New training load chart

4 March, 2014 by David Johnstone

The training load chart has been upgraded to be much more usable.

It’s most important new features are:

  • It shows the daily activity at the bottom in columns, and in the information box (clicking on the chart freezes the information box, so the rides in the information box can be clicked on to go to the ride).
  • The load of training plans is included in the calculations. The future is shown as a dashed line.
  • Like all of the recent charts, the wide grey bar at the bottom of the legend can be clicked on to hide the legend, or just dragged out of the way. The chart can also go full screen via the button in the thin grey bar to the right of the wide one.

One other change is that the settings (i.e., initial STS and LTS values, and data source) can be changed on the profile settings page. It’s also possible to change the exponential decay rates for the long-term stress and short-term stress from the 42 day and 7 day defaults.

The biggest update today is much less obvious — there is now caching of ride summary data in the browser, which means charts and other things on this site have access to a lot more data, without having to continually get data… continue reading

Best Bike Split integration

12 February, 2014 by David Johnstone

There’s a new tool on the ride page for optimising time trials. It is powered by Best Bike Split, which boasts a “math and physics optimization engine takes your power data, course info, and race day conditions into account to give you the perfect power plan to hit your best bike split ever”. (Don’t worry, you don’t need to be a triathlete to use it, for it works equally well for regular time trials.)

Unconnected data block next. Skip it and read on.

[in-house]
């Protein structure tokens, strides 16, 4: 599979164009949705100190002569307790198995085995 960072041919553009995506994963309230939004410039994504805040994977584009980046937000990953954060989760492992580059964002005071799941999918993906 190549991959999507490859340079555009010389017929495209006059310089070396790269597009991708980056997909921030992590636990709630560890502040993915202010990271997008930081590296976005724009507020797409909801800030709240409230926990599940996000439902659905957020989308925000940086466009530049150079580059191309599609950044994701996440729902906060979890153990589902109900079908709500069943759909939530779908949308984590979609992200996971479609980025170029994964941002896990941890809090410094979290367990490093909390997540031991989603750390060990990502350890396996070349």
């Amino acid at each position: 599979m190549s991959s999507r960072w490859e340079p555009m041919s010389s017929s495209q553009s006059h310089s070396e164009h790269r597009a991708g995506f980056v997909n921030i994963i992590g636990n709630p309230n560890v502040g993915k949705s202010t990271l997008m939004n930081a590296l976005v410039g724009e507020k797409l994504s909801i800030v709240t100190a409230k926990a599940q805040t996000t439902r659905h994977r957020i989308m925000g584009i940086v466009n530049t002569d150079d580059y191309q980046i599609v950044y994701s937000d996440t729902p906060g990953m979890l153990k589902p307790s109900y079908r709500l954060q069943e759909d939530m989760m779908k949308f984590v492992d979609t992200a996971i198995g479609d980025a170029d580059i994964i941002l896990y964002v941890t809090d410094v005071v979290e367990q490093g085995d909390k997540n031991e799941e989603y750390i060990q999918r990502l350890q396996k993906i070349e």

It works by taking a ride you have ridden, and then working out what the power output for each section of the ride should be to give the fastest time for the course that you can achieve. This tool can be found at the bottom of ride pages, along with the other ride analysis tools (it’s listed as “Best Bike Split”). The first step is to enter some details about yourself, your bike and the course. The details in the “rider” and “equipment” sections are saved (when “Calculate” is clicked) so you don’t need to keep changing them, and weight, FTP and temperature are automatically filled in. Goal wattage is by default the effective power of the ride.

Once that is done, click “Calculate” and wait a little while (it can take up to a couple of minutes the first time… continue reading

Training plans and a ride calendar

29 November, 2013 by David Johnstone

There are two big updates today: it’s now possible for you or your coach to specify rides in advance, and all rides can be shown on a calendar instead of a list.

To get started, you need to click on New: Try the calendar view, with support for training plans on the rides page (for various reasons, training plans only work with the calendar view at the moment). This will then load a calendar of all your rides.

There are two ways to click on the calendar:

  1. Click on the icon at the bottom right and go directly to the ride page (this is the same as what clicking on the ride in the list does).
  2. Click anywhere else on a day and an expanded view of the day will appear. This shows all rides and training plans for the day, and new training plans can be created from here.

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New uploading interface, and more

1 November, 2013 by David Johnstone

The ride uploading interface has been upgraded.

This was done mostly to facilitate bigger improvements on that page, but it has a lot of nice new features of its own:

  • Titles and descriptions can be edited without having to go into the ride.
  • Rides can be optionally sent to Strava (instead of always).
  • Rides can be shared to Facebook and Twitter.
  • The “type” and “purpose” of rides can be selected.

All uploads are shown on the one map, and it highlights (and zoom in to) the ride when the title or description are being edited. The other button, between the “post to Facebook” button and the title, is a link to go directly to the ride. The numbers at the bottom (“4/4” and “100%”) show how many rides have completed processing, and what proportion of the data has been uploaded (there is a difference between the two).